Your sales pitch is how you communicate the value of your services to prospects. Depending on the customer, you may use many angles, with some performing better than others. Defining the right message requires insight and connecting to the potential client. Refining is a continuous process, but there are some things most experts agree you should avoid.

As you present campaign ideas and illustrate the value of your services to advertisers, keep these tips in mind.

Overloading Prospects with Too Much Information

What you always want to do is be transparent and clear, but that sometimes leans toward information overload. This is especially true for advertisers who are relatively new to advertising digitally. Explaining how tactics work matters. Just be sure to offer details that are easy to understand versus technically specific jargon, which can be off-putting. Check out our guide on explaining tactics to advertisers.

Wait for the person to ask questions before you give lengthy explanations. Having a conversation like this builds rapport and means you aren’t the only one talking.

Hard Selling in Place of a Compelling VBR

Your VBR (valid business reason) is your hook and focuses on the customer’s needs. You don’t have to hard-sell anything when you have a compelling VBR. It will be unique for each prospect based on their goals and your knowledge. It’s a value exchange — what you will do for them that will deliver the ROI they expect.

Talking More Than Listening

Your sales pitch should involve more listening and less talking. Be sure to ask questions as you discuss campaign options. Tune in to what the advertiser says about their audience, objectives, past failures and biggest challenges. Everything you learn from these interactions helps you formulate your final pitch. If you’ve done this well, it will be all about them and align with what they need advertising to do for their business.

Leaving Things Ambiguous

After your sales pitch, you should clearly outline the next steps. One great way to prevent ambiguity is to develop a proposal during the meeting. With third-party digital platforms, you can easily do this, showing the advertiser the tactics you recommend for digital and radio spots. You can also show them retail costs, targeting options and more. When they see this, the ideas you’ve discussed become a reality. The next step is for them to sign off on the proposal and get the campaign running.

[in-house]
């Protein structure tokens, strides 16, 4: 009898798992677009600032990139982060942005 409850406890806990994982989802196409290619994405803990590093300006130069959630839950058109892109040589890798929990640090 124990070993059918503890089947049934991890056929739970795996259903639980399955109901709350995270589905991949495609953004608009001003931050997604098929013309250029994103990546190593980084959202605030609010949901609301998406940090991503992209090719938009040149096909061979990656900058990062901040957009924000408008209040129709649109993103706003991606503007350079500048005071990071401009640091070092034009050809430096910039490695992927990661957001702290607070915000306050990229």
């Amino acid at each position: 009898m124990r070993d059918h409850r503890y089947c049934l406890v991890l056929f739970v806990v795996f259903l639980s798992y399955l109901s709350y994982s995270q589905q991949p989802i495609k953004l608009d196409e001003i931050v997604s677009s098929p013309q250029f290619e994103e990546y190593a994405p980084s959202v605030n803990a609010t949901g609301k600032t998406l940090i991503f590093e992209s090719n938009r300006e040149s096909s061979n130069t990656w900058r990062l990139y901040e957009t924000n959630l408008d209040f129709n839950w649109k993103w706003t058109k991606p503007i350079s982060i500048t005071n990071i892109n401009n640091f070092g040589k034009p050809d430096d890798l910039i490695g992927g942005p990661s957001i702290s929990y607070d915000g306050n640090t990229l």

Telling, Not Showing

We all tend to tell rather than show, especially when we’re experts. This can come off as a bit harsh, even if with the best intentions. Advertisers want a tangible idea of what their campaign will look like and what they can expect. You can do this well by sharing case studies or stories about other local businesses and how they’ve found success. These examples make it real to the customer rather than just an intangible idea.

Dropping Your Personality at the Door

Pitching to anyone can be nerve-wracking, no matter how many times you do it. You’ve done the prep work and the research, so you can feel confident when the time comes. While this article offers some guidelines to improve this part of selling, always be yourself.

Your personality, empathy and warmth all matter in building relationships. Will you sometimes need to dial it back? Possibly, but let your character be part of the interaction. In this way, you are genuine and authentic, which anyone appreciates.

Get More Tips for the Perfect Pitch

While you want to avoid the things discussed above, you’ll also appreciate tips on delivering impactful sales pitches. You can find insights in these posts:

5 Ways to Refresh Your Sales Pitch to Account for 2023 Uncertainty
Nonprofit Advertising: How to Prospect and Pitch
Targeting Field Service Companies: Learn How to Pitch Digital Advertising to Them